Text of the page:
The City of Sydney is exploring the potential for light coloured pavements to reduce temperatures in urban areas.
The ‘urban heat island effect’ has seen cities becoming a few degrees warmer than regional or rural areas due to the absorption of heat from the sun by roads, pavements and buildings. Lighter-coloured pavements are being considered to reduce this effect.
Lord Mayor Clover Moore said temperatures in Sydney were expected to rise in the coming decades due to the city’s growth and the effects of climate change. The natural environment in most cities is getting strained from rapid increase in size and population, combined with rising levels of energy consumption and carbon emissions.
The trial initiated by the City of Sydney will record temperatures across different locations in Chippendale, including a 600sqm section of Myrtle Street. Continuous monitoring will track whether there is a reduction in ambient temperature along the lighter pavements.
Independent sustainability expert and Chippendale resident, Michael Mobbs explained that materials such as concrete and cement absorb and store heat during the day and release it at night, contributing to warmer urban areas.
He added that black-topped roads and lack of tree cover can increase the temperature of cities by up to eight degrees. Lighter coloured pavements may also result in reduced energy consumption for surrounding buildings.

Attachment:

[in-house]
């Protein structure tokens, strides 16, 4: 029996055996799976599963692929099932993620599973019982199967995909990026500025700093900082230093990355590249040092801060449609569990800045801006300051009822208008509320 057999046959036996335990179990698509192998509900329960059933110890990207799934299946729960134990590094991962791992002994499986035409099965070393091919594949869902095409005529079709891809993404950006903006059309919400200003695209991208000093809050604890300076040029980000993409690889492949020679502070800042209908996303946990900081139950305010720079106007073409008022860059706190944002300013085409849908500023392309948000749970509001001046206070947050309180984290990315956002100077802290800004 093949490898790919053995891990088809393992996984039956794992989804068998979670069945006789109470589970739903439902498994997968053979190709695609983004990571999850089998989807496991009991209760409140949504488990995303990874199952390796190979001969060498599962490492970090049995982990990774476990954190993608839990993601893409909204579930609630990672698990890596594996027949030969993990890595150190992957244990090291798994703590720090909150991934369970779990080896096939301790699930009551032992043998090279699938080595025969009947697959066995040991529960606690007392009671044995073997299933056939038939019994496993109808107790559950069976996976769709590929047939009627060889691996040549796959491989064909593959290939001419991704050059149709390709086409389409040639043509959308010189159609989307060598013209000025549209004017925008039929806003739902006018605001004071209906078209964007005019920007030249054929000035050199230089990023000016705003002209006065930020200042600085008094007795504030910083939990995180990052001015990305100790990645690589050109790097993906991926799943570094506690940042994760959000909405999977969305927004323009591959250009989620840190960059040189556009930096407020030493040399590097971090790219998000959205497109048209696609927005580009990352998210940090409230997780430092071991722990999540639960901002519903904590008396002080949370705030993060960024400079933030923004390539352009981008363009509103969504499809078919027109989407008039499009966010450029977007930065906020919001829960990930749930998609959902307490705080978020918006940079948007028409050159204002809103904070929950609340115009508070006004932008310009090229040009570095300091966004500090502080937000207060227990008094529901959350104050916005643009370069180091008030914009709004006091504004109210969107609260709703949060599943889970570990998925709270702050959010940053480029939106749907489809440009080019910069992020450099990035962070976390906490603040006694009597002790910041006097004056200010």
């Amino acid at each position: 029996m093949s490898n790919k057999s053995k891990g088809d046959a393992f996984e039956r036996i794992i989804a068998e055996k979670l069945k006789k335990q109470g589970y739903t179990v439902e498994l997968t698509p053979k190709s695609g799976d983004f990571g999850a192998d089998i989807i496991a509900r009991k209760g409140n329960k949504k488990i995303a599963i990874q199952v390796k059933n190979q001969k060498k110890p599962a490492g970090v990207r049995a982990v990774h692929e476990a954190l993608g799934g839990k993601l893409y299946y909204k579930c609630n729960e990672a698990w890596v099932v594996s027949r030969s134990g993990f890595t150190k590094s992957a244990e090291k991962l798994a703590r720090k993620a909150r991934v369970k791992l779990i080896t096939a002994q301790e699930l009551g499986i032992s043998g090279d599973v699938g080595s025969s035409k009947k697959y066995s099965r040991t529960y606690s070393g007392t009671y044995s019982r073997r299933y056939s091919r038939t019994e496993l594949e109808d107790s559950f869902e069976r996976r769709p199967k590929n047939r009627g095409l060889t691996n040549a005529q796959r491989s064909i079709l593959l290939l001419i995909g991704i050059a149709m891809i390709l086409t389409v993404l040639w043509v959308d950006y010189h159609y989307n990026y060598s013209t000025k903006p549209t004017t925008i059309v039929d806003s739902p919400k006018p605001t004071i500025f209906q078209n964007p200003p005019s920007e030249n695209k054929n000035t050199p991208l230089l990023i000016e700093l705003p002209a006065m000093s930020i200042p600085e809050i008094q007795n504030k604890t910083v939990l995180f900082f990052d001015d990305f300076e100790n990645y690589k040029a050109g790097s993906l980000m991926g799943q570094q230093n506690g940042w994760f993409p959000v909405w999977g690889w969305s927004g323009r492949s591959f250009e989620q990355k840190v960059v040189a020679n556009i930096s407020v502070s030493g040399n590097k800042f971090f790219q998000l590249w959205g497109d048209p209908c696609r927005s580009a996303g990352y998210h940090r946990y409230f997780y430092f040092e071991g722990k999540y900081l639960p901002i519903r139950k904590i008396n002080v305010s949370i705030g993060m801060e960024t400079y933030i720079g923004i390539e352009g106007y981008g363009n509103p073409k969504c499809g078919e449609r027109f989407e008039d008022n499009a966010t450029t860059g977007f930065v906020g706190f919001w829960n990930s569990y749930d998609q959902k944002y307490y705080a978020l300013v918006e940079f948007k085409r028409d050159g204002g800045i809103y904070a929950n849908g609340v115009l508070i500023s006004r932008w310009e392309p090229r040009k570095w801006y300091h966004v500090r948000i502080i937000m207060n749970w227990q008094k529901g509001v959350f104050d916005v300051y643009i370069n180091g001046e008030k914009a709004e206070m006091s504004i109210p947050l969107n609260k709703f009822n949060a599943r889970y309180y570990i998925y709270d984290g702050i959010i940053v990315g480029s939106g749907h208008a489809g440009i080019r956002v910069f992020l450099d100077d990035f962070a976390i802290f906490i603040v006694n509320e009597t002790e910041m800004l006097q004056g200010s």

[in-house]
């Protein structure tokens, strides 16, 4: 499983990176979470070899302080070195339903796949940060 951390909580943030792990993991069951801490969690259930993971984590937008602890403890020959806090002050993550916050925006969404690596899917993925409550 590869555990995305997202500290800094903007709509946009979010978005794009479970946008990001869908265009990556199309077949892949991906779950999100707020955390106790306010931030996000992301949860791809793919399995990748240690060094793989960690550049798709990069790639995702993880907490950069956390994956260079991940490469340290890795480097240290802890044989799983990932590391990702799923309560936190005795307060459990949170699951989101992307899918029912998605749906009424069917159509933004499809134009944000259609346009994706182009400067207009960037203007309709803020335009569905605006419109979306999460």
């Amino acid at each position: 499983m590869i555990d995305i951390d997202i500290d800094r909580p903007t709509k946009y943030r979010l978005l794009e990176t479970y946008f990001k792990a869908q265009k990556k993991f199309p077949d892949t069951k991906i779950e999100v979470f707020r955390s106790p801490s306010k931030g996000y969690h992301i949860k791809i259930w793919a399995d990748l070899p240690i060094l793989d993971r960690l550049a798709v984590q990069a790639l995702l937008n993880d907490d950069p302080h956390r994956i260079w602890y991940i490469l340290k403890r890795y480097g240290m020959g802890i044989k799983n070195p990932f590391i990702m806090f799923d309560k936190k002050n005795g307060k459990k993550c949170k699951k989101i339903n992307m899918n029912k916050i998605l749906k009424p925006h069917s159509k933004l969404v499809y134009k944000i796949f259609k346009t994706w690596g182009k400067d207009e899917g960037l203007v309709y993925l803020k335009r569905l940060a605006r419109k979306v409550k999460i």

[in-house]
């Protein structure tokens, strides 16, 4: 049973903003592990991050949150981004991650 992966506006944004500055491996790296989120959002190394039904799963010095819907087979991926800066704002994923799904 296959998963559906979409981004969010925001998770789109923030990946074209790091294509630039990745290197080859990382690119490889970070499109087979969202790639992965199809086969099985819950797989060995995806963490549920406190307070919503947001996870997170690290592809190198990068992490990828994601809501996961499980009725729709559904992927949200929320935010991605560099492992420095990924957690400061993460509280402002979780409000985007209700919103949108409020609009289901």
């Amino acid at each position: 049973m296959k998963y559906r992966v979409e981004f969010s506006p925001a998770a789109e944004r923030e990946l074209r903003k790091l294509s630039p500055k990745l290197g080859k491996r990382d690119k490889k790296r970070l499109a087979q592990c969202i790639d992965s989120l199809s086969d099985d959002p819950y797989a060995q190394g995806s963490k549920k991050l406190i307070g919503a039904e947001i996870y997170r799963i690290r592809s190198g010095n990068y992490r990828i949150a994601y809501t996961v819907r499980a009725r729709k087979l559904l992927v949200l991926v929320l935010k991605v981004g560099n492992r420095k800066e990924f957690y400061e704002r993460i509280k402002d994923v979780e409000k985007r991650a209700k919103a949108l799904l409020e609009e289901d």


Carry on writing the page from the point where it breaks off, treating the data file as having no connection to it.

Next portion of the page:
Sustainability expert Michael Mobbs believes black roads can add an extra eight degrees of heat to cities. Picture: John Appleyard
The composition of the new section of road will include open grade asphalt pavement that will be filled with concrete slurry to provide a lighter tone to the pavement.
The City of Sydney is taking long-term action to tackle climate change through initiatives such as increasing the tree canopy by 50 per cent, reducing energy use, and investing in renewable energy.
The City of Sydney has an ambitious long-term target of reducing its carbon emissions by 70 per cent and increasing the city’s tree canopy by 50 per cent by 2030. It has introduced a range of measures to achieve these objectives including massive tree planting, energy-efficient LED lighting, solar panel installation, building retrofits to improve energy efficiency, and stormwater harvesting among others